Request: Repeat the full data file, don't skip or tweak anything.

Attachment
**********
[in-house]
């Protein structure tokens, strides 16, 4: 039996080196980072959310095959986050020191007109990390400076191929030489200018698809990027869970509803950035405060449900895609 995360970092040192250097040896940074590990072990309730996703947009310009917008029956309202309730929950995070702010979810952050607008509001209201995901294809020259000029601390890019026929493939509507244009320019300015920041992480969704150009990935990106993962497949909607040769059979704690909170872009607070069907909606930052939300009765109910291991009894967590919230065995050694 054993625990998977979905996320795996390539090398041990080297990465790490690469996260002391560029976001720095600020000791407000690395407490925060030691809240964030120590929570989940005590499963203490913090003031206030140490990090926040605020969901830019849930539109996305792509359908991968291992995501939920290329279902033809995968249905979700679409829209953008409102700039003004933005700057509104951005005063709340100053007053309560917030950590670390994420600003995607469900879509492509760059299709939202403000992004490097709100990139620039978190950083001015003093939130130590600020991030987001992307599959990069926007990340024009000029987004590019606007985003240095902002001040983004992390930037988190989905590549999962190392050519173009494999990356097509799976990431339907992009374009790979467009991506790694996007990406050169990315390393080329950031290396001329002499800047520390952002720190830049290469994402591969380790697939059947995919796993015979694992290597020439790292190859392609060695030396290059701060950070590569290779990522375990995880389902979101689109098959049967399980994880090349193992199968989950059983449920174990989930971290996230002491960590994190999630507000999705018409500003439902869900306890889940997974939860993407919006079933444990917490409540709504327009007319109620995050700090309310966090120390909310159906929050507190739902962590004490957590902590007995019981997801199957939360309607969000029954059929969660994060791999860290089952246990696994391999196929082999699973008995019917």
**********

[in-house]
């Protein structure tokens, strides 16, 4: 039996080196980072959310095959986050020191007109990390400076191929030489200018698809990027869970509803950035405060449900895609 995360970092040192250097040896940074590990072990309730996703947009310009917008029956309202309730929950995070702010979810952050607008509001209201995901294809020259000029601390890019026929493939509507244009320019300015920041992480969704150009990935990106993962497949909607040769059979704690909170872009607070069907909606930052939300009765109910291991009894967590919230065995050694 054993625990998977979905996320795996390539090398041990080297990465790490690469996260002391560029976001720095600020000791407000690395407490925060030691809240964030120590929570989940005590499963203490913090003031206030140490990090926040605020969901830019849930539109996305792509359908991968291992995501939920290329279902033809995968249905979700679409829209953008409102700039003004933005700057509104951005005063709340100053007053309560917030950590670390994420600003995607469900879509492509760059299709939202403000992004490097709100990139620039978190950083001015003093939130130590600020991030987001992307599959990069926007990340024009000029987004590019606007985003240095902002001040983004992390930037988190989905590549999962190392050519173009494999990356097509799976990431339907992009374009790979467009991506790694996007990406050169990315390393080329950031290396001329002499800047520390952002720190830049290469994402591969380790697939059947995919796993015979694992290597020439790292190859392609060695030396290059701060950070590569290779990522375990995880389902979101689109098959049967399980994880090349193992199968989950059983449920174990989930971290996230002491960590994190999630507000999705018409500003439902869900306890889940997974939860993407919006079933444990917490409540709504327009007319109620995050700090309310966090120390909310159906929050507190739902962590004490957590902590007995019981997801199957939360309607969000029954059929969660994060791999860290089952246990696994391999196929082999699973008995019917």